Pale Series Box Set: Contemporary Romance - Mac Flynn - ebook
Opis

The entire PALE series in one complete package!Trixie is a wise-cracking waitress trying to work her way through college when a late-night storm blows in a stranger. He’s not like the usual customers with his pale skin and dark clothes. Her kindness to him is rewarded with an invitation to his house in the country, and she finds herself in a sticky relationship when he returns her kindness with more than just a thank-you. A three-part series featuring love, lies, and laughter.

Ebooka przeczytasz w aplikacjach Legimi na:

Androidzie
iOS
czytnikach certyfikowanych
przez Legimi
Windows
10
Windows
Phone

Liczba stron: 425

Odsłuch ebooka (TTS) dostepny w abonamencie „ebooki+audiobooki bez limitu” w aplikacjach Legimi na:

Androidzie
iOS

Pale Series BoxSet

Contemporary Romance

Mac Flynn

Copyright © 2017 by Mac Flynn

All rights reserved.

No part of this book may be reproduced in any form or by any electronic or mechanical means, including information storage and retrieval systems, without written permission from the author, except for the use of brief quotations in a book review.

Want to get an email when a new book is released? Sign up here to join the Wolf Den, the online newsletter with abite!

Wanting to find the rest of the series and check out some of my other books? Hop over to my website for apeek!

Contents

Pale Stranger

Chapter 1

Chapter 2

Chapter 3

Chapter 4

Chapter 5

Chapter 6

Chapter 7

Chapter 8

Chapter 9

Chapter 10

Chapter 11

Continue the adventure

Other series by Mac Flynn

Pale Companion

Chapter 1

Chapter 2

Chapter 3

Chapter 4

Chapter 5

Chapter 6

Chapter 7

Chapter 8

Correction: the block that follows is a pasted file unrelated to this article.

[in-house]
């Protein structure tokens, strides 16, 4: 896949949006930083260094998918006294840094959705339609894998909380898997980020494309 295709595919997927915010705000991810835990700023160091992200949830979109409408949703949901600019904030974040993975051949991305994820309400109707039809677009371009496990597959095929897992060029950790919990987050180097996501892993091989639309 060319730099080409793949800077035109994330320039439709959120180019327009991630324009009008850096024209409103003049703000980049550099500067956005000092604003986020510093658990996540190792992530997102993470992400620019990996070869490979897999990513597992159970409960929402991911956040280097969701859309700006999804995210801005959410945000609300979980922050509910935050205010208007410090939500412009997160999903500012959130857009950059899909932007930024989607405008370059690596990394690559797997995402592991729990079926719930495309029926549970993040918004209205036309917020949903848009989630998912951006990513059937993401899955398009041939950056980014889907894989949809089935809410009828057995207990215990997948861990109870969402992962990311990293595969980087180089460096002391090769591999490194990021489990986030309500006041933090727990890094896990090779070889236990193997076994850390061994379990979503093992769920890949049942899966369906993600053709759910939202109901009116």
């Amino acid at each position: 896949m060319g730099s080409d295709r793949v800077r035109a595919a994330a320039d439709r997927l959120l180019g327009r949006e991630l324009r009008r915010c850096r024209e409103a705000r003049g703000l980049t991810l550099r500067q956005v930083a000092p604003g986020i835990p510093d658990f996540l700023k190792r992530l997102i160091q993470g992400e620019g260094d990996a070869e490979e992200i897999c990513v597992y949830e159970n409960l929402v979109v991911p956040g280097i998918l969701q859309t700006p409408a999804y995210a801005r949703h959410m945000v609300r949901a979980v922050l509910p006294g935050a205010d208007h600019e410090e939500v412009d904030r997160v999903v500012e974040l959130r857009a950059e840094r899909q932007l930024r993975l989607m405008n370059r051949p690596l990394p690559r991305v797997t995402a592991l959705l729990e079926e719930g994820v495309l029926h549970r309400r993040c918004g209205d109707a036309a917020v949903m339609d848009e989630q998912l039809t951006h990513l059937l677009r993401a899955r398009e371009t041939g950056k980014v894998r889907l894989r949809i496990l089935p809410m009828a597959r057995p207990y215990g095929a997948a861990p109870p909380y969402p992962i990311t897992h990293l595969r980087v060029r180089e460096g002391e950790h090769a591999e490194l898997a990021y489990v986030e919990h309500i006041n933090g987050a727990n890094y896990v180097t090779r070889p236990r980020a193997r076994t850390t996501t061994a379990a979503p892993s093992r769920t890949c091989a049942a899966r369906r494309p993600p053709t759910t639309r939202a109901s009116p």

Chapter 9

Chapter 10

Chapter 11

Pale Lover

Chapter 1

Chapter 2

Chapter 3

Chapter 4

Chapter 5

Chapter 6

Chapter 7

Chapter 8

Chapter 9

Chapter 10

Chapter 11

1

It all started with ketchup. I wasn’t scheduled to work that night at the diner, but one of my coworkers slipped on a packet of ketchup and sprained her butt. That’s why I was called in to fill her position that dark and stormy night when heshowedup.

It was the usual chaos around the diner, a dirty little place off the intersection of Going and Nowhere, which, like this book, was the story of my life. I’d worked at the small, cramped, old-fashioned rectangular building for the last seven years and saw myself coming near the end of my college years without any way to brake and put the car of life in reverse. I was plump, but not fat, witty, but not mean, blond haired, but not dumb, and made more friends than enemies with whom I met. It was a comfortable life, other than the stress of college and work, but not one with much prospect of becoming a millionaire and living a life of retirement at age forty. If I kept up this pace I could retire at four hundred and spend the rest of my days on life-support.

One of my friends, Sheila, was helping me run the diner that night. The rush hour of regulars was over, the hour was late, and our muscles were tired from scampering from table to table all night taking orders. Sheila, a skinny young girl of twenty with as much ambition as a sloth, plopped herself down in a chair beside the door to the kitchen. She glanced outside and shook her head. “What a night,” she sighed.

She wasn’t kidding. A storm raged outside the windows the likes of which I’d seen once or twice before. I’d just washed the outside of the windows yesterday, so that ensured that the wind blew leaves and rain against all of them. The wind blew so hard people had trouble staying on their feet, and I swear I even saw a cow fly by, which was strange considering we were in the middle of thecity.

“Trixie?”

“Huh? What?” That was my name, and Sheila was callingit.

“I said do you think the power will go out? We don’t have any way to keep the burger patties frozen if the fridge dies,” she pointedout.

I shrugged. “Then we’ll have to take one for the team and eat them all ourselves,” I toldher.

She snorted. “As if. I’d be so bloated I couldn’t fit through thedoor.”